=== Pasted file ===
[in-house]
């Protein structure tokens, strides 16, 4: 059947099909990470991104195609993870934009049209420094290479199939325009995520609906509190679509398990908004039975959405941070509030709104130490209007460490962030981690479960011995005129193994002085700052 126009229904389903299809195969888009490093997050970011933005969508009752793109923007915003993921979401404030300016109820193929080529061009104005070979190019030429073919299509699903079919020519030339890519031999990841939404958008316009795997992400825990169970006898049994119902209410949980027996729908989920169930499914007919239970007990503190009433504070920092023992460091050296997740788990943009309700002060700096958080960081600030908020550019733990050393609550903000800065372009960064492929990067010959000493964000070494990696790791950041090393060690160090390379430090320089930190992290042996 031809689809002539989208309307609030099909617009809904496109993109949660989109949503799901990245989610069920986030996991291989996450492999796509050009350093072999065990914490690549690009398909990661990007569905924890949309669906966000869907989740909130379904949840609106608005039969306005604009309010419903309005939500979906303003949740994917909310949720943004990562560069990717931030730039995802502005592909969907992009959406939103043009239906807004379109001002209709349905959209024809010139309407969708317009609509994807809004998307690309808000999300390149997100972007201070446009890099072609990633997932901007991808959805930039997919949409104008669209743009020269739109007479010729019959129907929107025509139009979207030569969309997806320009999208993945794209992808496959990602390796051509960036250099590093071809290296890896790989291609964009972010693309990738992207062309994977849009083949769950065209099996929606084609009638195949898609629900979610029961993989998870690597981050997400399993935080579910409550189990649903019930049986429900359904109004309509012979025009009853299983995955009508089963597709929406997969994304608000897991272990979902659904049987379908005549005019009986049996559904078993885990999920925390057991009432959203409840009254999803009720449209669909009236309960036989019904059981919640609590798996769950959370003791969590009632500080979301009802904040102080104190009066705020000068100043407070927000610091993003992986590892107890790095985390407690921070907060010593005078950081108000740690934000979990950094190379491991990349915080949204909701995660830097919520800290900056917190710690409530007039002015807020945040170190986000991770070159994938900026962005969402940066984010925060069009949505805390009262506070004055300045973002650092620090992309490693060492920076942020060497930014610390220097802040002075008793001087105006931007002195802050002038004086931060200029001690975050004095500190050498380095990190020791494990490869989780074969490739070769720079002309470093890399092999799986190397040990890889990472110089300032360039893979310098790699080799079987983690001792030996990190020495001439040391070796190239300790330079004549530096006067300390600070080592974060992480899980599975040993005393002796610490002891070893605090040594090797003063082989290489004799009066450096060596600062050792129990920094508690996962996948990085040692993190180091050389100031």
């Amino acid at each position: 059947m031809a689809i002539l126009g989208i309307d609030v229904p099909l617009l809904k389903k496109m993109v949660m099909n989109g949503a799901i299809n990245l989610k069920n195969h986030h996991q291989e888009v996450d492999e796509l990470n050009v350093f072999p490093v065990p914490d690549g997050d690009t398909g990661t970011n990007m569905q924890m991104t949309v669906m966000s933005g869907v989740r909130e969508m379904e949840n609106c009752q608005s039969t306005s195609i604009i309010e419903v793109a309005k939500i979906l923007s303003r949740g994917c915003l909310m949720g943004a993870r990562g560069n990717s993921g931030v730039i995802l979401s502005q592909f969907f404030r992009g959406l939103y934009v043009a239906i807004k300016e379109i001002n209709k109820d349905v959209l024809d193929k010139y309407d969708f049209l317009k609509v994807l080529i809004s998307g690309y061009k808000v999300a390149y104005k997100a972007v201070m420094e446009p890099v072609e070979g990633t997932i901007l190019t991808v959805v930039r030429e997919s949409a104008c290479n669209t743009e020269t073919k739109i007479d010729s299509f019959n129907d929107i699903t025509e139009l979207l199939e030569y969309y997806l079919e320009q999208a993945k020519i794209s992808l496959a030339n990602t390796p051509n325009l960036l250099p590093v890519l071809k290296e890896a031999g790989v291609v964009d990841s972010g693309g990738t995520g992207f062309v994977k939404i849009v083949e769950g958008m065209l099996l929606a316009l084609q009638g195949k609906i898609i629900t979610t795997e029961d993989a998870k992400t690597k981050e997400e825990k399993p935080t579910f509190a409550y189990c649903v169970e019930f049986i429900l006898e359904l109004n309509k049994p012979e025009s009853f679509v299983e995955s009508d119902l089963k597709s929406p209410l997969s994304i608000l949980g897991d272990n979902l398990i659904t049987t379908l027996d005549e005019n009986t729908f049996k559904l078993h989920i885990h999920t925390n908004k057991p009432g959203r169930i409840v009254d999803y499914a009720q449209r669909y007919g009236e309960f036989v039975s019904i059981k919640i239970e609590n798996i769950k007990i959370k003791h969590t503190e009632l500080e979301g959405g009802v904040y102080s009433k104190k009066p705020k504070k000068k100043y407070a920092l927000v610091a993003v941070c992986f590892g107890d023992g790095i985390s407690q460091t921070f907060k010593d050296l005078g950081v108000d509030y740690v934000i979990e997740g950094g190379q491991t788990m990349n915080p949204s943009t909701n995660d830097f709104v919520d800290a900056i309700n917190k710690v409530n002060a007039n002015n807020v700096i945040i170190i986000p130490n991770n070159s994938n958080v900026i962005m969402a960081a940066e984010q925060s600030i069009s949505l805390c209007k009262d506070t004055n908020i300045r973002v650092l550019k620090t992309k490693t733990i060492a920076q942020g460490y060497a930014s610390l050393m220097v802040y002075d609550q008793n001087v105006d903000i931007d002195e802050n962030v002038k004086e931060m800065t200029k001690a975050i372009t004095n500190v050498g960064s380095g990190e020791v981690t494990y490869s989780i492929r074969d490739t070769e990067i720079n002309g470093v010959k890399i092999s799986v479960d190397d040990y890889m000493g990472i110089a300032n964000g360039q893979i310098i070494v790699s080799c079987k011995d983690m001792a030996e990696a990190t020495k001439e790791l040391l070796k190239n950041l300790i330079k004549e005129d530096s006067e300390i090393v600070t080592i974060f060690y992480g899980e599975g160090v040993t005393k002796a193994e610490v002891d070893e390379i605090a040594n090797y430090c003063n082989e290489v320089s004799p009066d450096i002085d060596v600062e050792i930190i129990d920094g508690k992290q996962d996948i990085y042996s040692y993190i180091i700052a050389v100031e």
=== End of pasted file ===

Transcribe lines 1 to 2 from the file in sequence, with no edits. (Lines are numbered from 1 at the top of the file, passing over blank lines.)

[in-house]
């Protein structure tokens, strides 16, 4: 059947099909990470991104195609993870934009049209420094290479199939325009995520609906509190679509398990908004039975959405941070509030709104130490209007460490962030981690479960011995005129193994002085700052 126009229904389903299809195969888009490093997050970011933005969508009752793109923007915003993921979401404030300016109820193929080529061009104005070979190019030429073919299509699903079919020519030339890519031999990841939404958008316009795997992400825990169970006898049994119902209410949980027996729908989920169930499914007919239970007990503190009433504070920092023992460091050296997740788990943009309700002060700096958080960081600030908020550019733990050393609550903000800065372009960064492929990067010959000493964000070494990696790791950041090393060690160090390379430090320089930190992290042996 031809689809002539989208309307609030099909617009809904496109993109949660989109949503799901990245989610069920986030996991291989996450492999796509050009350093072999065990914490690549690009398909990661990007569905924890949309669906966000869907989740909130379904949840609106608005039969306005604009309010419903309005939500979906303003949740994917909310949720943004990562560069990717931030730039995802502005592909969907992009959406939103043009239906807004379109001002209709349905959209024809010139309407969708317009609509994807809004998307690309808000999300390149997100972007201070446009890099072609990633997932901007991808959805930039997919949409104008669209743009020269739109007479010729019959129907929107025509139009979207030569969309997806320009999208993945794209992808496959990602390796051509960036250099590093071809290296890896790989291609964009972010693309990738992207062309994977849009083949769950065209099996929606084609009638195949898609629900979610029961993989998870690597981050997400399993935080579910409550189990649903019930049986429900359904109004309509012979025009009853299983995955009508089963597709929406997969994304608000897991272990979902659904049987379908005549005019009986049996559904078993885990999920925390057991009432959203409840009254999803009720449209669909009236309960036989019904059981919640609590798996769950959370003791969590009632500080979301009802904040102080104190009066705020000068100043407070927000610091993003992986590892107890790095985390407690921070907060010593005078950081108000740690934000979990950094190379491991990349915080949204909701995660830097919520800290900056917190710690409530007039002015807020945040170190986000991770070159994938900026962005969402940066984010925060069009949505805390009262506070004055300045973002650092620090992309490693060492920076942020060497930014610390220097802040002075008793001087105006931007002195802050002038004086931060200029001690975050004095500190050498380095990190020791494990490869989780074969490739070769720079002309470093890399092999799986190397040990890889990472110089300032360039893979310098790699080799079987983690001792030996990190020495001439040391070796190239300790330079004549530096006067300390600070080592974060992480899980599975040993005393002796610490002891070893605090040594090797003063082989290489004799009066450096060596600062050792129990920094508690996962996948990085040692993190180091050389100031």